Systematic functional prioritization of protein posttranslational modifications.

Department of Cellular and Molecular Pharmacology, University of California, San Francisco, San Francisco, CA 94107, USA.
Cell (Impact Factor: 31.96). 07/2012; 150(2):413-25. DOI: 10.1016/j.cell.2012.05.036
Source: PubMed

ABSTRACT Protein function is often regulated by posttranslational modifications (PTMs), and recent advances in mass spectrometry have resulted in an exponential increase in PTM identification. However, the functional significance of the vast majority of these modifications remains unknown. To address this problem, we compiled nearly 200,000 phosphorylation, acetylation, and ubiquitination sites from 11 eukaryotic species, including 2,500 newly identified ubiquitylation sites for Saccharomyces cerevisiae. We developed methods to prioritize the functional relevance of these PTMs by predicting those that likely participate in cross-regulatory events, regulate domain activity, or mediate protein-protein interactions. PTM conservation within domain families identifies regulatory "hot spots" that overlap with functionally important regions, a concept that we experimentally validated on the HSP70 domain family. Finally, our analysis of the evolution of PTM regulation highlights potential routes for neutral drift in regulatory interactions and suggests that only a fraction of modification sites are likely to have a significant biological role.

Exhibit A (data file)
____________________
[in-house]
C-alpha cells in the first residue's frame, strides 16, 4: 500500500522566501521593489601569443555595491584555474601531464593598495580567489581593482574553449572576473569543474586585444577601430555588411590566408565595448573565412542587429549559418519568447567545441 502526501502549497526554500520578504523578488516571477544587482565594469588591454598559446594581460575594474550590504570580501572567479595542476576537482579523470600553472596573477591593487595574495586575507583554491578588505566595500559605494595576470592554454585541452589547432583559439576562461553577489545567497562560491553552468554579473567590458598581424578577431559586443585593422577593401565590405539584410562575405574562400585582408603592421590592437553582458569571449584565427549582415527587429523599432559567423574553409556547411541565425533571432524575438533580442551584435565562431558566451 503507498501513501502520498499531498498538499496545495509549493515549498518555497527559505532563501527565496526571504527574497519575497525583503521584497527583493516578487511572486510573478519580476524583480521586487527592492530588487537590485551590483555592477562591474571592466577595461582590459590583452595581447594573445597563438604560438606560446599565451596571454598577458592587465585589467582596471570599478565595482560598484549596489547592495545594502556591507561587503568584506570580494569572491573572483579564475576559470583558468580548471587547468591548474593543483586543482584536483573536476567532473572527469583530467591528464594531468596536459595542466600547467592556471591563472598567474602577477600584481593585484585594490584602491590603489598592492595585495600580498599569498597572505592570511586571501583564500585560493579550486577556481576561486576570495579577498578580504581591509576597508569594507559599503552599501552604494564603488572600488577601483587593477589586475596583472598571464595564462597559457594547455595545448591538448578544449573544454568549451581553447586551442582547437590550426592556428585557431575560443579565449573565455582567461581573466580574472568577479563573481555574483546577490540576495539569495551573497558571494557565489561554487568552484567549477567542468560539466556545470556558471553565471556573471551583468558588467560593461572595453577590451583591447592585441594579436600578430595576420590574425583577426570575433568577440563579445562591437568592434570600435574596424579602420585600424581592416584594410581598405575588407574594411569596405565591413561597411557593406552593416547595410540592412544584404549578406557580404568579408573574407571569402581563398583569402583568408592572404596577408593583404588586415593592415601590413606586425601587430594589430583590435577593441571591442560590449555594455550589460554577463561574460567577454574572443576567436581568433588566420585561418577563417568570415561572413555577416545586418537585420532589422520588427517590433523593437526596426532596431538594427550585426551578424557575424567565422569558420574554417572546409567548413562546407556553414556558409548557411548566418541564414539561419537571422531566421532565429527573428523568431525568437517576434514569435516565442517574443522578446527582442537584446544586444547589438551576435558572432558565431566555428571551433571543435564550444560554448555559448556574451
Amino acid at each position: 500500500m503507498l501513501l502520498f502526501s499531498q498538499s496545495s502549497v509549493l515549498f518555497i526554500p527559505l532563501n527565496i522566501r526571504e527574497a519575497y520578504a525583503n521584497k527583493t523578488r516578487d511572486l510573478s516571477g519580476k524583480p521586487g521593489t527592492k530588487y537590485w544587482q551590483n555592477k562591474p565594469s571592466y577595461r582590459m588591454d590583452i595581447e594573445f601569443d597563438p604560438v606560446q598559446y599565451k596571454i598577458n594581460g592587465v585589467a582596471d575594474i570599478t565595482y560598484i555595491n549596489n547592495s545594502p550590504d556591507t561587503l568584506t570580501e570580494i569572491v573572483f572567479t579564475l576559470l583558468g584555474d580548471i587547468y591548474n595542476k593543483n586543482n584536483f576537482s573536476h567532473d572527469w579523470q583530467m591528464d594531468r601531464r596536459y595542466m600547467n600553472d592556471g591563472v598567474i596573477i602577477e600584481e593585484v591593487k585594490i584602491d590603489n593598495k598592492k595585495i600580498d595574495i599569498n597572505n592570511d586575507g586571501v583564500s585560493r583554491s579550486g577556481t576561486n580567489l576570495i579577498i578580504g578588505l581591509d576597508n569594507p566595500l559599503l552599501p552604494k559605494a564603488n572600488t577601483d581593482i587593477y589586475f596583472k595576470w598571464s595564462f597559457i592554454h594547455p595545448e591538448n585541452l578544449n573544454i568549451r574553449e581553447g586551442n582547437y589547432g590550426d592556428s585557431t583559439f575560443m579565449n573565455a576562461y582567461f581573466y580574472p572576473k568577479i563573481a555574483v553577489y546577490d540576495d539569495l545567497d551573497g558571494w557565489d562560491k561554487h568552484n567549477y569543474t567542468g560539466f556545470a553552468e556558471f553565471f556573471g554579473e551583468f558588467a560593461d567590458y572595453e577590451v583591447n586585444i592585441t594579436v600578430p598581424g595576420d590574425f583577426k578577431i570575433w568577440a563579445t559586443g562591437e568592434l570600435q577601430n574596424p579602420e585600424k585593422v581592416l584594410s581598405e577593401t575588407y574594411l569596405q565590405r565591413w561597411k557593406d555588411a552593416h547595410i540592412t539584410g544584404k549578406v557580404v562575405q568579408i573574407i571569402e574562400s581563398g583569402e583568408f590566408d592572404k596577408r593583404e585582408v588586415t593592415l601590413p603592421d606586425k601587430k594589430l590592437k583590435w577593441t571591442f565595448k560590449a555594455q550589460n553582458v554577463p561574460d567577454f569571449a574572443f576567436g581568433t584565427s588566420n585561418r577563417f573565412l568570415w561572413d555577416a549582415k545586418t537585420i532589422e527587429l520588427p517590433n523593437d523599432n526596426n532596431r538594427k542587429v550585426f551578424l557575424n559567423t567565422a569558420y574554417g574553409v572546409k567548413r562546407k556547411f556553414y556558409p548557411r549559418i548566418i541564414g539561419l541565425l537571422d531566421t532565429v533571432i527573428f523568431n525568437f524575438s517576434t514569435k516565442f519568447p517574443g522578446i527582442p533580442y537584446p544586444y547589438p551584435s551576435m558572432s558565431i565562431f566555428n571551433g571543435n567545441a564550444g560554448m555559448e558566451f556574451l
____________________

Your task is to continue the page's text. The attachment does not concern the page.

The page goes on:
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    ABSTRACT: The post-translational regulation of proteins is mainly driven by two molecular events, their modification by several types of moieties and their interaction with other proteins. These two processes are interdependent and together are responsible for the function of the protein in a particular cell state. Several databases focus on the prediction and compilation of protein-protein interactions (PPIs) and no less on the collection and analysis of protein post-translational modifications (PTMs), however, there are no resources that concentrate on describing the regulatory role of PTMs in PPIs. We developed several methods based on residue co-evolution and proximity to predict the functional associations of pairs of PTMs that we apply to modifications in the same protein and between two interacting proteins. In order to make data available for understudied organisms, PTMcode v2 ( includes a new strategy to propagate PTMs from validated modified sites through orthologous proteins. The second release of PTMcode covers 19 eukaryotic species from which we collected more than 300 000 experimentally verified PTMs (>1 300 000 propagated) of 69 types extracting the post-translational regulation of >100 000 proteins and >100 000 interactions. In total, we report 8 million associations of PTMs regulating single proteins and over 9.4 million interplays tuning PPIs.
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May 22, 2014